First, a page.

DUBAI (Reuters) - Iran’s foreign minister accused Turkish President Tayyip Erdogan on Friday of fomenting strife in the Middle East, rebuffing his accusation that Iran was trying to dominate the region.
“It would be better if those who have created irreparable damages with their strategic mistakes and lofty politics would adopt responsible policies,” Mohammad Javad Zarif was quoted as saying by the semi-official Fars news agency.
“Under the current circumstances, all countries must work toward establishing stability and preventing the spread of insecurity in the region,” Zarif, who is attending negotiations on Iran’s disputed nuclear program in Switzerland, added.
Erdogan declared his support on Thursday for a Saudi-led military operation in Yemen targeting the Houthis, and suggested the group’s links to Tehran were evidence of Iranian ambitions.
“Iran is trying to dominate the region... This has begun annoying us, Saudi Arabia and the Gulf countries. This is really not tolerable and Iran has to see this,” Erdogan said at a press conference.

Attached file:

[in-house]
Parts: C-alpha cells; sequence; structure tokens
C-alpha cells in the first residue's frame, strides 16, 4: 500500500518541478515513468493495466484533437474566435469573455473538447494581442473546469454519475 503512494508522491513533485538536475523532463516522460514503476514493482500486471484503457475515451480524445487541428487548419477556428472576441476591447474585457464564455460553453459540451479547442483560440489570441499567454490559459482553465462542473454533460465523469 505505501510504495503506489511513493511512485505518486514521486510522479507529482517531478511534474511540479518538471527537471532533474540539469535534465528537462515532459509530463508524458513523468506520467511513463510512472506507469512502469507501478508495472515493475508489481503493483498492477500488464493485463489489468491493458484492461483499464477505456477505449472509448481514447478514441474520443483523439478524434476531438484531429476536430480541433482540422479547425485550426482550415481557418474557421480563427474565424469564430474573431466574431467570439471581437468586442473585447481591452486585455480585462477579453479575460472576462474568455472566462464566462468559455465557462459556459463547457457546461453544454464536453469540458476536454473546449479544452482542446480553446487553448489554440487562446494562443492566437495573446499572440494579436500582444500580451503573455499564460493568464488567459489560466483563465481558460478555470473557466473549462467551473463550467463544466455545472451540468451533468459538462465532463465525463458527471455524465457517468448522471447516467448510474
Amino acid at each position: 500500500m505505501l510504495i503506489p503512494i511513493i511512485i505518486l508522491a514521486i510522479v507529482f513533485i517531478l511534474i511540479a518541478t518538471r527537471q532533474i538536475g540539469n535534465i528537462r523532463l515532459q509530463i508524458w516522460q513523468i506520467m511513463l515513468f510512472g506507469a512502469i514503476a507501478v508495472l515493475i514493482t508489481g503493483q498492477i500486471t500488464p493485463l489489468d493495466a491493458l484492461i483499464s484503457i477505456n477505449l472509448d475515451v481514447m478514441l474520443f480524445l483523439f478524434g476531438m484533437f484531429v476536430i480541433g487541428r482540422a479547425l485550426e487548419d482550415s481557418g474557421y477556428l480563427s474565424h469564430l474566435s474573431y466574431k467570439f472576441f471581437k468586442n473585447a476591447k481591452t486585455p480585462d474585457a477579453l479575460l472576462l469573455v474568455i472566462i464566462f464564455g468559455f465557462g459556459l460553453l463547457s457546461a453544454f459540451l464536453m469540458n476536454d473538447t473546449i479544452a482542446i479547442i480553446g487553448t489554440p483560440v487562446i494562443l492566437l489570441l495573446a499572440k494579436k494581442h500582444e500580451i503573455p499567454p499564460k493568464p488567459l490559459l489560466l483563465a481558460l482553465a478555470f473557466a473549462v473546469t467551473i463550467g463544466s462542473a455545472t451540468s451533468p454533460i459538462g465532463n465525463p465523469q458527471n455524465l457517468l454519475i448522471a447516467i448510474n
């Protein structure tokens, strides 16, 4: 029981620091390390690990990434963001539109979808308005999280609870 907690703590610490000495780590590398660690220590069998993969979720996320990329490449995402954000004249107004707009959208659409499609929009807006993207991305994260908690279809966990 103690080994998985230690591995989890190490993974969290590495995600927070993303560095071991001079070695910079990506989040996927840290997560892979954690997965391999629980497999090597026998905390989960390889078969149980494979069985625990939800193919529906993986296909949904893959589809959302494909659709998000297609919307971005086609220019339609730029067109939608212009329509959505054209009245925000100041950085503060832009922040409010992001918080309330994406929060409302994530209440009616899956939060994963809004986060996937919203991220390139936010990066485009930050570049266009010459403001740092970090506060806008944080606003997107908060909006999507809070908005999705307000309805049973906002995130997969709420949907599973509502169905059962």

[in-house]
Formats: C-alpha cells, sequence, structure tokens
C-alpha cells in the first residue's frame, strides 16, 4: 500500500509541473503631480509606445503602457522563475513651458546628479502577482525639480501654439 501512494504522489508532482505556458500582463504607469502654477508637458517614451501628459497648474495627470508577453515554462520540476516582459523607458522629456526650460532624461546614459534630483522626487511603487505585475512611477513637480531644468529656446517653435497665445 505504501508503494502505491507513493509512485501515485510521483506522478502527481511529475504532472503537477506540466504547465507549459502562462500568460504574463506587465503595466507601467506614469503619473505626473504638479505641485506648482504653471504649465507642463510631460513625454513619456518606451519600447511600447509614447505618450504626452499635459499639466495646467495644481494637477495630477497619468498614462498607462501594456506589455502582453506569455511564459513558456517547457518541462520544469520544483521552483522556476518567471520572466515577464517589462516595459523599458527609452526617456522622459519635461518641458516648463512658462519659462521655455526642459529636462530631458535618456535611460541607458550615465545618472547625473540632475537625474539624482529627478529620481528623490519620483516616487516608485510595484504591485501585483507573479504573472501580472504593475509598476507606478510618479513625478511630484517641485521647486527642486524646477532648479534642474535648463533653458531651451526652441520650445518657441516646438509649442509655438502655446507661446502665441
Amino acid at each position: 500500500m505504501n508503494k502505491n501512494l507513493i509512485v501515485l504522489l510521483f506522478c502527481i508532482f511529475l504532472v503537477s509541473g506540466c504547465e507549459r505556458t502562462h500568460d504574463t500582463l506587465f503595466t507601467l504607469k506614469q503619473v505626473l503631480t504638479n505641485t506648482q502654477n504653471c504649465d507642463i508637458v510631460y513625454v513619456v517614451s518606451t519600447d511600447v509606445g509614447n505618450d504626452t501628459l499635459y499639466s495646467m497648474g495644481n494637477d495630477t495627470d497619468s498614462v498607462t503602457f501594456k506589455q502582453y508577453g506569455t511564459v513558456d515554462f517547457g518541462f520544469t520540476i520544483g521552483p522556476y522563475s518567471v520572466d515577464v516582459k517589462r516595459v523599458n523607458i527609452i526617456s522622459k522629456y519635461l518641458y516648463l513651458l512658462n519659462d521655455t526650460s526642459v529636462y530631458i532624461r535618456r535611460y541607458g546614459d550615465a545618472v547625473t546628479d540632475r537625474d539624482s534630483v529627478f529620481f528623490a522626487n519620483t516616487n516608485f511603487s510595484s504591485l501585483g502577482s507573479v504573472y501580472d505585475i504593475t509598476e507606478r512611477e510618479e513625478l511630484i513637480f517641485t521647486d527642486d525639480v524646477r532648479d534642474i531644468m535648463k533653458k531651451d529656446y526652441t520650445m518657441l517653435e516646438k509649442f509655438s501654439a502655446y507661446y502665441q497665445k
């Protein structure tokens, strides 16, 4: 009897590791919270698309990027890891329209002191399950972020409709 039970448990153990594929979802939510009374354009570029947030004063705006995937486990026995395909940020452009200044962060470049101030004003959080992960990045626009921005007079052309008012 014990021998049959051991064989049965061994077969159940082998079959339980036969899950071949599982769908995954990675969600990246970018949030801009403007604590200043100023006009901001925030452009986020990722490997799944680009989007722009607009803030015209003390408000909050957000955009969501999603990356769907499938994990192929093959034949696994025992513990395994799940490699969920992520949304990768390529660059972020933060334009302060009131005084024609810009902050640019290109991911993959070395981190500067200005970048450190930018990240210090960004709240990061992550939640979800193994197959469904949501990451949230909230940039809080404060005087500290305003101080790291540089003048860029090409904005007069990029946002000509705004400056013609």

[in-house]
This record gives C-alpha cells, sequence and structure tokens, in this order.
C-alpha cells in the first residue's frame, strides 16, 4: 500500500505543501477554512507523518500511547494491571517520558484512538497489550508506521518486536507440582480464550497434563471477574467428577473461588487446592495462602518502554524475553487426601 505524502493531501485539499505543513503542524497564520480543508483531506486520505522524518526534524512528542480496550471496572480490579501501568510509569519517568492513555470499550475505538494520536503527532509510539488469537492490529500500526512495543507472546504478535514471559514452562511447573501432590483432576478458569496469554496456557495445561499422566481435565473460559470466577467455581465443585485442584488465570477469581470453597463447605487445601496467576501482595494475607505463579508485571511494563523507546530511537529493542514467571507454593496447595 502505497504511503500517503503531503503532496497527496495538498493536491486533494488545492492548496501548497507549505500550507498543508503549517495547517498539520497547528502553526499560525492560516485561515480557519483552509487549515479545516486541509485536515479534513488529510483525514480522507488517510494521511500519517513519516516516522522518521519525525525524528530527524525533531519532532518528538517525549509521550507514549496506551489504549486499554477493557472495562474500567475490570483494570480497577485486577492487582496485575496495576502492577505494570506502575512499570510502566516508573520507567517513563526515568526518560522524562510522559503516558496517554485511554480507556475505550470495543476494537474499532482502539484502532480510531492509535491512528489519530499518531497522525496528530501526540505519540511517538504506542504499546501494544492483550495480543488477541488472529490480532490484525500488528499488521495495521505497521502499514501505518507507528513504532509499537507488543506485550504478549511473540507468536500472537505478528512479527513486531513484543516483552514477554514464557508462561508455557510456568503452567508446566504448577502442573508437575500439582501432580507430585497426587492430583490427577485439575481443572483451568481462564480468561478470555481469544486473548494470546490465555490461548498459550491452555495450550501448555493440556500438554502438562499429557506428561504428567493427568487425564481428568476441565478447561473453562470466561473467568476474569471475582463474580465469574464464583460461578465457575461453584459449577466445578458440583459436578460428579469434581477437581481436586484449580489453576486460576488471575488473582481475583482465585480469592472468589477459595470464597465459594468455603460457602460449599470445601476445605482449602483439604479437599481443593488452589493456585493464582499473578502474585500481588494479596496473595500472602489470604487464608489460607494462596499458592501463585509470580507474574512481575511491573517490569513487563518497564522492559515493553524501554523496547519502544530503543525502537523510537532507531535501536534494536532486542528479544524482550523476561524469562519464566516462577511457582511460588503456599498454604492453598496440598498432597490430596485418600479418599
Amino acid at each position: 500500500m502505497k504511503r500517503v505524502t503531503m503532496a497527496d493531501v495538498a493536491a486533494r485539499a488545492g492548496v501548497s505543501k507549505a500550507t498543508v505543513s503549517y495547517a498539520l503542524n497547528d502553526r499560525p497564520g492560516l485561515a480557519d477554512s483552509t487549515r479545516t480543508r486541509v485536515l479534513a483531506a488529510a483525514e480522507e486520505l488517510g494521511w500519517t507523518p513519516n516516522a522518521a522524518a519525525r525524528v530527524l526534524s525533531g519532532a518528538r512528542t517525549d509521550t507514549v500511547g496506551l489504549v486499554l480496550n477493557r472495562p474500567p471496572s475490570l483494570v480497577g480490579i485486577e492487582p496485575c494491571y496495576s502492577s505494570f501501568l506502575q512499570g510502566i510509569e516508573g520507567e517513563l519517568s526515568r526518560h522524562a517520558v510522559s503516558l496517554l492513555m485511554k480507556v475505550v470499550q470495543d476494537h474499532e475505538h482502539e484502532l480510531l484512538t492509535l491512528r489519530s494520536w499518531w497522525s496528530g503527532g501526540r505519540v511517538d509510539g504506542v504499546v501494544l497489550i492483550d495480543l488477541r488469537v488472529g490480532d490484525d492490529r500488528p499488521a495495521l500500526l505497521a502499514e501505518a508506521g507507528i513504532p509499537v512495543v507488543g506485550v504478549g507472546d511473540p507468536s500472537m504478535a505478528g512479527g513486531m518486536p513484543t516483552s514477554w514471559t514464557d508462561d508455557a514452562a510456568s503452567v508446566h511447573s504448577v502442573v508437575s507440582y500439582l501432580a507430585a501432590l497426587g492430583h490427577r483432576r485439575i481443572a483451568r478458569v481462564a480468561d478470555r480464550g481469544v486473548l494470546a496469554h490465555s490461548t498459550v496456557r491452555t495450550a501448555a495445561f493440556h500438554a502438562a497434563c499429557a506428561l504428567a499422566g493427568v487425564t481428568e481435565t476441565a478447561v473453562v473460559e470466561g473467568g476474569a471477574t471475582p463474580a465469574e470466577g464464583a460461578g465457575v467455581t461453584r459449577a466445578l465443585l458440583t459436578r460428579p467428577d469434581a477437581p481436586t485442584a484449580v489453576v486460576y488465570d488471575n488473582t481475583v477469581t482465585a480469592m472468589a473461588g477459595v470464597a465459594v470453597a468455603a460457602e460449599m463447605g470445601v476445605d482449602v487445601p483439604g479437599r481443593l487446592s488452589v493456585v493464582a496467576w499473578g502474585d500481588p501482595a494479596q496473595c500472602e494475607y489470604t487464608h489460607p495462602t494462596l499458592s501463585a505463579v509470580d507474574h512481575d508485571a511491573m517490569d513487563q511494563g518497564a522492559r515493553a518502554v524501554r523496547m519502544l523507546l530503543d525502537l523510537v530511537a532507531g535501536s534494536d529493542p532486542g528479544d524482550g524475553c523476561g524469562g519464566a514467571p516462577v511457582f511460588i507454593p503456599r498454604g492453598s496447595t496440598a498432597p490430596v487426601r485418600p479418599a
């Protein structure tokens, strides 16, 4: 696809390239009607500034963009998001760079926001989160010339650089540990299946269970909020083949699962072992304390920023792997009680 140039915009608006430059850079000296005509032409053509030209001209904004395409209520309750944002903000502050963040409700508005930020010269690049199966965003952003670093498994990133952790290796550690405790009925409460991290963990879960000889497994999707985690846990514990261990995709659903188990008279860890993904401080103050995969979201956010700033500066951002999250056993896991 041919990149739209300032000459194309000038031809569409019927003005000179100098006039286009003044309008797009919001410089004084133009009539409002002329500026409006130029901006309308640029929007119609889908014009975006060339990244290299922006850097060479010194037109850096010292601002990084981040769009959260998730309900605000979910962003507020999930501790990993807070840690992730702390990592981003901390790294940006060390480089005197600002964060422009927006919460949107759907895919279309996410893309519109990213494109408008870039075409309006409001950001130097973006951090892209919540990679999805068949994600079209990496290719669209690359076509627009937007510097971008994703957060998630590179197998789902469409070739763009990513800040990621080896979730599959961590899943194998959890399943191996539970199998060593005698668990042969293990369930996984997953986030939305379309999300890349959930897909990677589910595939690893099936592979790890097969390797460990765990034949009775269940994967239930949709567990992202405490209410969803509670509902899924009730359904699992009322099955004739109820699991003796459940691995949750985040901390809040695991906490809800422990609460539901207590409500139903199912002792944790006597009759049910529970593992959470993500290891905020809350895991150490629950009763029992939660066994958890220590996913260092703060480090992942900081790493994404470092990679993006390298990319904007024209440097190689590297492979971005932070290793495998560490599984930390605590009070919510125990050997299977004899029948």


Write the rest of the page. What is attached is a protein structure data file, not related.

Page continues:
He later implied in a television interview that Iran had forces inside Yemen, saying that “Iran and the terrorist groups must withdraw”.
Tehran supports the Houthis but denies giving them military support or having its own forces in Yemen.
Saudi Arabia and Arab allies launched air strikes against Houthi targets in Yemen on Thursday and Friday in support of President Abd-Rabbu Mansour Hadi, whose forces had been pushed back to the southern city of Aden.
Tensions between Iran and Turkey have increased as Iran has taken a larger role in the fight against Islamic State. Iran has sent military commanders to lead irregular forces in Iraq and Syria, both of which border Turkey.
Reporting by Babak Dehghanpisheh; Writing by Sam Wilkin; editing by Ralph Boulton